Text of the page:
13 large-scale beasts, each with unique characteristics has landed at ArtScience Museum from 23 June 2018. Wind Walkers: Theo Jansen’s Strandbeests Singapore is the first Southeast Asian exhibition of Jansen’s world-famous moving sculptures. Intricately constructed from everyday objects, these magnificent wind-powered machines bring together art, science and performance.
In the spirit of Leonardo da Vinci, Jansen trained as a physicist, before focusing on art. He has applied his background in both art and science to create dozens of self-propelled Strandbeests that utilise wind power to walk in a startlingly lifelike fashion. They have been exhibited in major galleries and museums around the world and seen by millions of viewers online. Over the years, the Strandbeests have become popular culture sensations, even featured in an episode of The Simpsons.
Originally conceived as a solution to combat rising sea level due to global warming, the Strandbeests (Dutch for ‘beach animals’) were designed by Jansen to roam the beaches, pushing and piling sand on the shore to form dunes to protect the coastline. Through over two decades of experimentation and development, the Strandbeests have evolved in design and function to respond, interact and adapt to changing environmental conditions to ensure their survival. Their capabilities include storing of wind power, navigating the shore through changing tide direction and anchoring themselves ahead of oncoming storms.
“There are few people working today who embody the intersection of art and science as beautifully as Theo Jansen. For nearly 30 years, he has combined his understanding of science, with his artistic skill, to engineer mechanical animals that appear startlingly alive. Wind Walkers invites visitors to get up close and personal with these larger-than-life creatures, by walking with them in the galleries, and experiencing their extraordinary naturalistic movement, first-hand. The show vividly enacts Jansen’s personal philosophy that the walls between art and engineering exist only in our minds,” said Honor Harger, Executive Director of ArtScience Museum.
“It is with great anticipation and excitement that the Strandbeests are making their Southeast Asian debut at ArtScience Museum. I hope that visitors to Wind Walkers will enjoy interacting with the Strandbeests as much as I have creating them. While I have spent the past 28 years developing new version of the Strandbeests, I dream that one day they will be able to roam the beach freely and surviving on their own,” added Jansen.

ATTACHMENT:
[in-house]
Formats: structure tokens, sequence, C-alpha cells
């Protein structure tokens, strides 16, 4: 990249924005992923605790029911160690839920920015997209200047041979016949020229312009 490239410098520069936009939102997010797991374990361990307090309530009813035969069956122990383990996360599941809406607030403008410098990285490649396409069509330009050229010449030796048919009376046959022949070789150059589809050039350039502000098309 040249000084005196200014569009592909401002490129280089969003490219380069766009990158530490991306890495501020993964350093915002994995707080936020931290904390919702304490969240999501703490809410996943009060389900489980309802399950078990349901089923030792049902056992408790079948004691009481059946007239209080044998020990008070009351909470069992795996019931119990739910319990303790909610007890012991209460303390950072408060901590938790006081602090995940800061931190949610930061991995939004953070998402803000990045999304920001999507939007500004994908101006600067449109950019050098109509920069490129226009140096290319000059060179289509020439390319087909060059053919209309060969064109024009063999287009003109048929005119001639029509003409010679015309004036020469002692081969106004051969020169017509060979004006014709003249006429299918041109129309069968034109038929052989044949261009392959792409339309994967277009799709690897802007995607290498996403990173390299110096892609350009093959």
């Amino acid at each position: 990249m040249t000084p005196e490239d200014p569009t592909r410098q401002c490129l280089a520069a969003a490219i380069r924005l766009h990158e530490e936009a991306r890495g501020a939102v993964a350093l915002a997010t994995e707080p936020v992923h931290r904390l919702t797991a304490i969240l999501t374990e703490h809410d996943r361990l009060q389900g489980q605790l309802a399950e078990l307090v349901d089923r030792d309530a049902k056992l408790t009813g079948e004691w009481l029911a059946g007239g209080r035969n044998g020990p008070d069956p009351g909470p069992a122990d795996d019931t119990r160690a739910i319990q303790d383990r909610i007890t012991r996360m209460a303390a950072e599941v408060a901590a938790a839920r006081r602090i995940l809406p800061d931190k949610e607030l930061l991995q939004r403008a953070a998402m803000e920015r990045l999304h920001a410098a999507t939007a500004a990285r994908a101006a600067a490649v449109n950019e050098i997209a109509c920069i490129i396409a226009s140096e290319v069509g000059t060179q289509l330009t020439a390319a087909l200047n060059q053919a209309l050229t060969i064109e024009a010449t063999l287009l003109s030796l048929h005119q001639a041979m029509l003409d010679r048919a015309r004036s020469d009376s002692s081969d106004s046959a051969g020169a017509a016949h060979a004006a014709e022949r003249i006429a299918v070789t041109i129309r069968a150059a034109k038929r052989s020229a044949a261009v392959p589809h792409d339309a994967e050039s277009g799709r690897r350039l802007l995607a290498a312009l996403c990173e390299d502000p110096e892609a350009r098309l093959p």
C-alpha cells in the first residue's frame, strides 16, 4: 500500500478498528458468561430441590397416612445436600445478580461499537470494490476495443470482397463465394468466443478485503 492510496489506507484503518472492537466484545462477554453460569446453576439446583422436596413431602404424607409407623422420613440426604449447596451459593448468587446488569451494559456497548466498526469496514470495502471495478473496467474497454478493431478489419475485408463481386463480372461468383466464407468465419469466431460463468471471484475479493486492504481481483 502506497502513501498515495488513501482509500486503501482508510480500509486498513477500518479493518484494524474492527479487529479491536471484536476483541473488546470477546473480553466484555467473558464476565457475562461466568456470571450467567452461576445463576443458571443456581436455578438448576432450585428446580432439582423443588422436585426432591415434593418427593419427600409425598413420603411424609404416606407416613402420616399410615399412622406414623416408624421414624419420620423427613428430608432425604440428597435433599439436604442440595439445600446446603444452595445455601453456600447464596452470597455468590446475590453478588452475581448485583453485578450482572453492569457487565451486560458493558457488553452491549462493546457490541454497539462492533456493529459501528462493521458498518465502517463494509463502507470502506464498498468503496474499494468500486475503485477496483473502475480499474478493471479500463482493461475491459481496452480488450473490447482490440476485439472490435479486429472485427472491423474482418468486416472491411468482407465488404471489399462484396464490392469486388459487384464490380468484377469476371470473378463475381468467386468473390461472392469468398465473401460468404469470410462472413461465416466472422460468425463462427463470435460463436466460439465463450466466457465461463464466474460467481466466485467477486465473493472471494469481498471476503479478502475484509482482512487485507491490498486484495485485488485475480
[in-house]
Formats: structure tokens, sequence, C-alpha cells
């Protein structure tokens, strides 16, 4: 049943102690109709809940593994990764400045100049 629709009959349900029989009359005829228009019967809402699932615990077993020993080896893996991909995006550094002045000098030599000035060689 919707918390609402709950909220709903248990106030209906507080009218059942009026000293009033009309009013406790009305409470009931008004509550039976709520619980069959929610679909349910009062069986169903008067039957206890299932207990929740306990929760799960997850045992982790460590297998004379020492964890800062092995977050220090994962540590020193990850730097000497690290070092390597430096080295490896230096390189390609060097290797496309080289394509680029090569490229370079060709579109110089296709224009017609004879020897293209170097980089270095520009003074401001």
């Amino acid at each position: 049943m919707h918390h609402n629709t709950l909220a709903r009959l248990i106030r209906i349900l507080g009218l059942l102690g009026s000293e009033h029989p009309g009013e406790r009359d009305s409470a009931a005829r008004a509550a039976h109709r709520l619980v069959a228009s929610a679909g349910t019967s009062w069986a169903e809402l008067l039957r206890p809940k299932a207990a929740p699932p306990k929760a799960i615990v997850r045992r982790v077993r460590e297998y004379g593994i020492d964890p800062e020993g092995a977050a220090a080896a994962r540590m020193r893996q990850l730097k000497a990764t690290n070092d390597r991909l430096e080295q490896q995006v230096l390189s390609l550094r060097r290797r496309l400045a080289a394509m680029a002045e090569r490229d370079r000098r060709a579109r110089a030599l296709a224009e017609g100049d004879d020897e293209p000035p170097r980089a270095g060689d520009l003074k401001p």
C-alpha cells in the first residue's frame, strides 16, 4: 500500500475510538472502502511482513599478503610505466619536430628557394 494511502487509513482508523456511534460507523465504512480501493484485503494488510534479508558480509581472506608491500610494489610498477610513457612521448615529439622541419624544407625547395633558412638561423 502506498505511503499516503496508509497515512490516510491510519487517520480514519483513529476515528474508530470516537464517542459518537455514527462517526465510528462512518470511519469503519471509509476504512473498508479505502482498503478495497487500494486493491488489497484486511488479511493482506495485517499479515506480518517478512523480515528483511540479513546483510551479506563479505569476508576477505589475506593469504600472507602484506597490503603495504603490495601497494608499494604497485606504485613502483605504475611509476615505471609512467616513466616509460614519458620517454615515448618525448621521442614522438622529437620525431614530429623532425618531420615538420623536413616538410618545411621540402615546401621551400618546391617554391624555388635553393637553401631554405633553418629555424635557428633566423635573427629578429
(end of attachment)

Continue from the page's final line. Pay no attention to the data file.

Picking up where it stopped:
Presented in four sections, Wind Walkers: Theo Jansen’s Strandbeests begins by charting Jansen’s imaginative vision and the origin of Strandbeests, while unfolding the science behind their unique locomotion, and the creative processes that have driven their evolution. As well as showcasing 13 extraordinary Strandbeests in Singapore for the first time, Wind Walkers features films, prints, artist sketches, and prototypes, an immersive environment that recreates Jansen’s workshop, and interactive educational activities for all-ages that explore the creativity of Jansen’s engineering.
The exhibition concludes with a new installation by Singapore-based artist, Isabelle Desjeux, commissioned by ArtScience Museum for the exhibition. Desjeux’s installation, Backyard Lab, is inspired by Jansen’s creative process, and his use of simple, everyday objects. Like Jansen, Desjeux trained as a scientist before becoming an artist, and uses her understanding of biology to create artworks that feel like scientific experiments. Her artworks question the scientific method and the objectivity of science. Backyard Lab is a quasi-laboratory where visitors can follow the process of creation from sketching to prototyping, through trial, error and experimentation.
Wind Walkers presents different generations of Strandbeests, classified into time periods similar to geologic eras, with each Strandbeest having a Latin name reflective of its characteristics. Notable Strandbeests on show in Wind Walkers include the massive Animaris Siamesis, which weighs over 200kg and has 72 legs. It is the largest Strandbeest Jansen has made.
As its name, Siamesis (Latin for ‘twins’) suggests, it has two bodies anchored onto each other for stability. At the other end of the scale is the small and mobile Animaris Ordis. It moves with the wind generated through its sails and can be pulled along beaches or across gallery floors. Ordis is one the most versatile Strandbeests and functions as the walking unit of several other larger Strandbeests.
Also on show is the intriguing Animaris Burchus Primus, which bears an uncanny resemblance to a caterpillar. Unlike its predecessors, it is not wind-driven, but is instead pulled across the beach, or the gallery floor, by hand.
Visitors will be invited to walk with Strandbeests in the galleries, during special sessions where the creatures will be “reanimated” by assistants. These reanimations will be held at various timeslots throughout each day of the exhibition.
Wind Walkers: Theo Jansen’s Strandbeests will run from 23 June till 30 September 2018. Tickets are available at all Marina Bay Sands box offices and website. Tickets prices as follows:
Terms and Conditions apply. For more information on the exhibition, please visit https://www.marinabaysands.com/museum/theo-jansen.html
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